Coronavirus impact: Why shoppers are hoarding toilet paper, supplies and groceries

ByMichael Finney and Randall Yip KGO logo
Thursday, March 19, 2020
Coronavirus impact: Why shoppers are hoarding toilet paper, supplies and groceries
Michal Strahilevitz, a marketing professor at St. Mary's College in California, explains why toilet paper along with other supplies is flying off the shelves.

MORAGA, Calif. (KGO) -- By now, you've likely seen one of the most visible reaction to the coronavirus -- empty shelves at the grocery store.

There's no denying this is happening. What's a bit more puzzling is why this is happening.

Michal Strahilevitz admits she doesn't visit the grocery store much. But this online shopper and marketing professor from St. Mary's College went to Safeway to see the empty shelves for herself.

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"This idea we're going to be in a situation where there's no food, and we have to have a year's supply of food and a year's supply of toilet paper. It's a bit surprising," said Strahilevitz.

Long lines only add to the anxiety of shoppers.

So does seeing the number of people testing positive for COVID-19 grow daily.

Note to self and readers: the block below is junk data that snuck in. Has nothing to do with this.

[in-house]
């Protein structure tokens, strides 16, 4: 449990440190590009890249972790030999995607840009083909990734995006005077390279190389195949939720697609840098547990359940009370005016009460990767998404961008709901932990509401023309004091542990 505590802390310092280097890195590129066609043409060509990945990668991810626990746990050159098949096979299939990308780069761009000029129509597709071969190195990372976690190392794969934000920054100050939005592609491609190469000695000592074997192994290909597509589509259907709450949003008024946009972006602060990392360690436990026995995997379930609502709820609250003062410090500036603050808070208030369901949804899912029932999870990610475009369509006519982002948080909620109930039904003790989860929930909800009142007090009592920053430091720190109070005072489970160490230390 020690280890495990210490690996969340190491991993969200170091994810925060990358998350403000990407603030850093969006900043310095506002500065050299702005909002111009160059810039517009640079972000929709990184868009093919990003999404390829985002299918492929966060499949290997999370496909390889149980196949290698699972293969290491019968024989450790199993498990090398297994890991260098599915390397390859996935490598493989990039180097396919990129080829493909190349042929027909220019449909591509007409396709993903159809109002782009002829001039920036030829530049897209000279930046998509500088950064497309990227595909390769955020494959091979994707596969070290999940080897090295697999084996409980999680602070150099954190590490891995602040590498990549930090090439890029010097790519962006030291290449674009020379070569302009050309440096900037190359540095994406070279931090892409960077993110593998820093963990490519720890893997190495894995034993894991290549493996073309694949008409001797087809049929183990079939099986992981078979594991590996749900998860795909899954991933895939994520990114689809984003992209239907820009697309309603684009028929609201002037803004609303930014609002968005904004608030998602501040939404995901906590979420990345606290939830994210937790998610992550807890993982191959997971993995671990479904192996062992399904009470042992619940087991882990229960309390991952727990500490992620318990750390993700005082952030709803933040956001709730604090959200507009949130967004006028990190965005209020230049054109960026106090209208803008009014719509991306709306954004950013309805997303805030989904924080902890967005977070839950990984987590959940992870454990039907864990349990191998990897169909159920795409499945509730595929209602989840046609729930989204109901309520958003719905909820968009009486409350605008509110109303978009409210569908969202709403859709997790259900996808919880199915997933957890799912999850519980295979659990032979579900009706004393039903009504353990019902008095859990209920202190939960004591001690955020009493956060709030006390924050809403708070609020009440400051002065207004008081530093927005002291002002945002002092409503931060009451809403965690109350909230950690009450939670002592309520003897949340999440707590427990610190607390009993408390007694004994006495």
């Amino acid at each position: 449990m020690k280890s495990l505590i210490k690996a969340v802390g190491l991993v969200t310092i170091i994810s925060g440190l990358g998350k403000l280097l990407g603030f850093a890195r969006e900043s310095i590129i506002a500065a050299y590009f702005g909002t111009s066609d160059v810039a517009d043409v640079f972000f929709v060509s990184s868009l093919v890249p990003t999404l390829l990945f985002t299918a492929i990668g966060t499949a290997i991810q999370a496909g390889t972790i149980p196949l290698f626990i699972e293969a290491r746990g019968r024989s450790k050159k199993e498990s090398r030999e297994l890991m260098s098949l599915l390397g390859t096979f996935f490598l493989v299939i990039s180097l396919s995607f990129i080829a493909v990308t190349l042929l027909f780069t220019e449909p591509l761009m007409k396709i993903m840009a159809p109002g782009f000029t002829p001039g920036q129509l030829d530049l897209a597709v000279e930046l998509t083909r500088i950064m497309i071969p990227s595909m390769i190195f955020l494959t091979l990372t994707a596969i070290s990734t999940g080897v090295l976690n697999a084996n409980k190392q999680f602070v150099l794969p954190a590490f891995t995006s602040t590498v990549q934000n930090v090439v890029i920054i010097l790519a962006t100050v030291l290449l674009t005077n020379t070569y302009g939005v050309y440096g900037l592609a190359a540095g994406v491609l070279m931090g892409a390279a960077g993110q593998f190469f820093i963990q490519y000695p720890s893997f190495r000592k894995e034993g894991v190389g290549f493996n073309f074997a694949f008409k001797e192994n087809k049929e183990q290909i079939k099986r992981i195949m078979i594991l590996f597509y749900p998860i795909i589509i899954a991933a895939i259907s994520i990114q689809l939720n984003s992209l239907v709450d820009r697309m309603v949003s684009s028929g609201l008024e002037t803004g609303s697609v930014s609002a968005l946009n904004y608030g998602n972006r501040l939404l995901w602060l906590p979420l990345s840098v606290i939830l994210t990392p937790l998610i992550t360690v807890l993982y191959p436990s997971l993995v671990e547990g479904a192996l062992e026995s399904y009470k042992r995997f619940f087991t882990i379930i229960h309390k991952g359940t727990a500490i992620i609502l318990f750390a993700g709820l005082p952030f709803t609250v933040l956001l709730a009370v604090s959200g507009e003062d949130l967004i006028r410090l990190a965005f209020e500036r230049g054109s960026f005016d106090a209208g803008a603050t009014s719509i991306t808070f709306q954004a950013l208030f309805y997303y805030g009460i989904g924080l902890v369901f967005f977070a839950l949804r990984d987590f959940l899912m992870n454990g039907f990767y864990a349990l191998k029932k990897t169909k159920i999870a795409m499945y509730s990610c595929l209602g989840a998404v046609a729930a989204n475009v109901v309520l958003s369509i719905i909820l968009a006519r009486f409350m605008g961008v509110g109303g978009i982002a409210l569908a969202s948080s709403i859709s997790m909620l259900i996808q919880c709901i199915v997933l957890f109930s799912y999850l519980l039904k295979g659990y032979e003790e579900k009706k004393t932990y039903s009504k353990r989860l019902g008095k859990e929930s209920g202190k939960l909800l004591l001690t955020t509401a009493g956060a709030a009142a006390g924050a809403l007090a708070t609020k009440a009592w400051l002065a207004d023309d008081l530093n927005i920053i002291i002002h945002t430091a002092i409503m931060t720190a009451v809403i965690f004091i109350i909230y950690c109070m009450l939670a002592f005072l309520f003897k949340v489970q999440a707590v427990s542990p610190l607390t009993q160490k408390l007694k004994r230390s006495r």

"I can't control how quickly it spread," Strahilevitz said. "What can I control? If I have enough toilet paper. If I have enough rice. And there's a comfort. To some extent that's what's causing the hoarding."

Glenn Friedman of Orinda had hoped to buy paper towels and toiletries, but left with none of those things.

He described shopping as crazed, yet calm.

"There's a lot more people getting along," he said. "You didn't see any of the type of atmosphere of people at each other's throats to be grabbing for things."

A study by the research firm Nielsen drew parallels between major news stories and a spike in buying of certain products.

The sale of medical supplies and rubbing alcohol surged nearly 20 percent after the first reported case of the virus in the United States on January 30.

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Sales jumped 65 to 85 percent after the first reported person to person transmission of the disease on February 29.

Powdered milk sales also jumped 85 percent and rice and bean sales increased 25 to 37 percent.

"So I think when something becomes scarce, everybody wants more of it because they're afraid next time. There won't be any toilet paper at all," Strahilevitz said.

Major grocery stores have assured the White House that there's enough for everyone and are urging consumers not to hoard anything at this time.

Take a look at more stories and videos by Michael Finney and 7 On Your Side.